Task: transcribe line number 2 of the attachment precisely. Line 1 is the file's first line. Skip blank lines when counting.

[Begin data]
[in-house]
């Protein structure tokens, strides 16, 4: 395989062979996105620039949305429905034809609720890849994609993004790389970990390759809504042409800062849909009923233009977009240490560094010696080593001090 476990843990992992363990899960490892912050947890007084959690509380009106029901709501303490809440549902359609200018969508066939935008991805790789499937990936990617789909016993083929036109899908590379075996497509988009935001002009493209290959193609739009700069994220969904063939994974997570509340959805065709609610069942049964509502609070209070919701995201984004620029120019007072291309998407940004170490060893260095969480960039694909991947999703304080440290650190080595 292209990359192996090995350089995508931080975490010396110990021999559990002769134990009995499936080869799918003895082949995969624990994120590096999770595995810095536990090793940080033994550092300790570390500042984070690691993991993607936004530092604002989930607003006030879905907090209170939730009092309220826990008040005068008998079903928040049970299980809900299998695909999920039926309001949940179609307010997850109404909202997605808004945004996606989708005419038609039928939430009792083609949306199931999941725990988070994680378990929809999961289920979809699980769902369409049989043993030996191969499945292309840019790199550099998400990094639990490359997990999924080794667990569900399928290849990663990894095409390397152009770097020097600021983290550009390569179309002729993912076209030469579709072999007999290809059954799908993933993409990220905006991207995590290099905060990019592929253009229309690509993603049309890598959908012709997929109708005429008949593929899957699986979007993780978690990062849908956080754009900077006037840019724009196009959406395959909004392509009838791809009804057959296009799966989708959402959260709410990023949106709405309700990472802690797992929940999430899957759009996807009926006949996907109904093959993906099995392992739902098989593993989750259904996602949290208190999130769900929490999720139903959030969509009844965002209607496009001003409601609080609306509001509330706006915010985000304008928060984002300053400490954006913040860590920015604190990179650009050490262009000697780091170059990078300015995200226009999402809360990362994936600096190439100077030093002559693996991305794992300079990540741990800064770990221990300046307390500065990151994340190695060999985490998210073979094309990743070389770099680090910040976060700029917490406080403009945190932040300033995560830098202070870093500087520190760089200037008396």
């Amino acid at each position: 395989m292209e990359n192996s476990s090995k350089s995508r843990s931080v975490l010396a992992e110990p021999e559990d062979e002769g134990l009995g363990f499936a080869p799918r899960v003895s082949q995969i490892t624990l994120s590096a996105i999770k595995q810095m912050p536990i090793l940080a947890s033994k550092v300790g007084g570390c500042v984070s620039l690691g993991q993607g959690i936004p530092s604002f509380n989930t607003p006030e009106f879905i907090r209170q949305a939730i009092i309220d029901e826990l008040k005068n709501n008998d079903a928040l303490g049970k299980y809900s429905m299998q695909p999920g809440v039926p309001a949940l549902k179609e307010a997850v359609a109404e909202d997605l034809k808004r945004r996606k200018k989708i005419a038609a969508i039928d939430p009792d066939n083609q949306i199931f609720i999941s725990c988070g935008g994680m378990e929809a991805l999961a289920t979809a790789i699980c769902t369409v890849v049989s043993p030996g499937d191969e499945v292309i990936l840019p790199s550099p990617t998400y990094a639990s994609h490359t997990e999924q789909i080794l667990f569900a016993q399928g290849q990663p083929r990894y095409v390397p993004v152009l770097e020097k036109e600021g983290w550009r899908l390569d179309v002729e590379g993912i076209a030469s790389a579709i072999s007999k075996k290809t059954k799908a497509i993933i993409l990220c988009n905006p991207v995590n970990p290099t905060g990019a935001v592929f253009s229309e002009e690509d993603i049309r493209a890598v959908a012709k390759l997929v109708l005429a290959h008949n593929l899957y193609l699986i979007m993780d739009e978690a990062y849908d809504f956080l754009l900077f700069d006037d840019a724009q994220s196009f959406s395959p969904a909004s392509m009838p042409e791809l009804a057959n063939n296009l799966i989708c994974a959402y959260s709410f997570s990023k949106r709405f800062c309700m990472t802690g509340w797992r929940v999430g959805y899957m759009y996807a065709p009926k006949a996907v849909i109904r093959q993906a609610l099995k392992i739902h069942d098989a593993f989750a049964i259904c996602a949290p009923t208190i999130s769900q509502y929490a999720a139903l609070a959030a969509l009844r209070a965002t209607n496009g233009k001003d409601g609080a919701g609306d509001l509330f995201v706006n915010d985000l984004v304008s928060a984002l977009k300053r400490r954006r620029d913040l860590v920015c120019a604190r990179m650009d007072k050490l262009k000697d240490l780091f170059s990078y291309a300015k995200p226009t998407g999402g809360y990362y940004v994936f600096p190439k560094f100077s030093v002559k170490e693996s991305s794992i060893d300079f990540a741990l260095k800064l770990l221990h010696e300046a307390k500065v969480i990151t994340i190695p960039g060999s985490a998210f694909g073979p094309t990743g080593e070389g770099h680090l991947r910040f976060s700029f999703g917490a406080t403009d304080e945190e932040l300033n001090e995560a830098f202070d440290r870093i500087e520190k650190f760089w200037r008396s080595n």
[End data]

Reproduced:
């Protein structure tokens, strides 16, 4: 395989062979996105620039949305429905034809609720890849994609993004790389970990390759809504042409800062849909009923233009977009240490560094010696080593001090 476990843990992992363990899960490892912050947890007084959690509380009106029901709501303490809440549902359609200018969508066939935008991805790789499937990936990617789909016993083929036109899908590379075996497509988009935001002009493209290959193609739009700069994220969904063939994974997570509340959805065709609610069942049964509502609070209070919701995201984004620029120019007072291309998407940004170490060893260095969480960039694909991947999703304080440290650190080595 292209990359192996090995350089995508931080975490010396110990021999559990002769134990009995499936080869799918003895082949995969624990994120590096999770595995810095536990090793940080033994550092300790570390500042984070690691993991993607936004530092604002989930607003006030879905907090209170939730009092309220826990008040005068008998079903928040049970299980809900299998695909999920039926309001949940179609307010997850109404909202997605808004945004996606989708005419038609039928939430009792083609949306199931999941725990988070994680378990929809999961289920979809699980769902369409049989043993030996191969499945292309840019790199550099998400990094639990490359997990999924080794667990569900399928290849990663990894095409390397152009770097020097600021983290550009390569179309002729993912076209030469579709072999007999290809059954799908993933993409990220905006991207995590290099905060990019592929253009229309690509993603049309890598959908012709997929109708005429008949593929899957699986979007993780978690990062849908956080754009900077006037840019724009196009959406395959909004392509009838791809009804057959296009799966989708959402959260709410990023949106709405309700990472802690797992929940999430899957759009996807009926006949996907109904093959993906099995392992739902098989593993989750259904996602949290208190999130769900929490999720139903959030969509009844965002209607496009001003409601609080609306509001509330706006915010985000304008928060984002300053400490954006913040860590920015604190990179650009050490262009000697780091170059990078300015995200226009999402809360990362994936600096190439100077030093002559693996991305794992300079990540741990800064770990221990300046307390500065990151994340190695060999985490998210073979094309990743070389770099680090910040976060700029917490406080403009945190932040300033995560830098202070870093500087520190760089200037008396």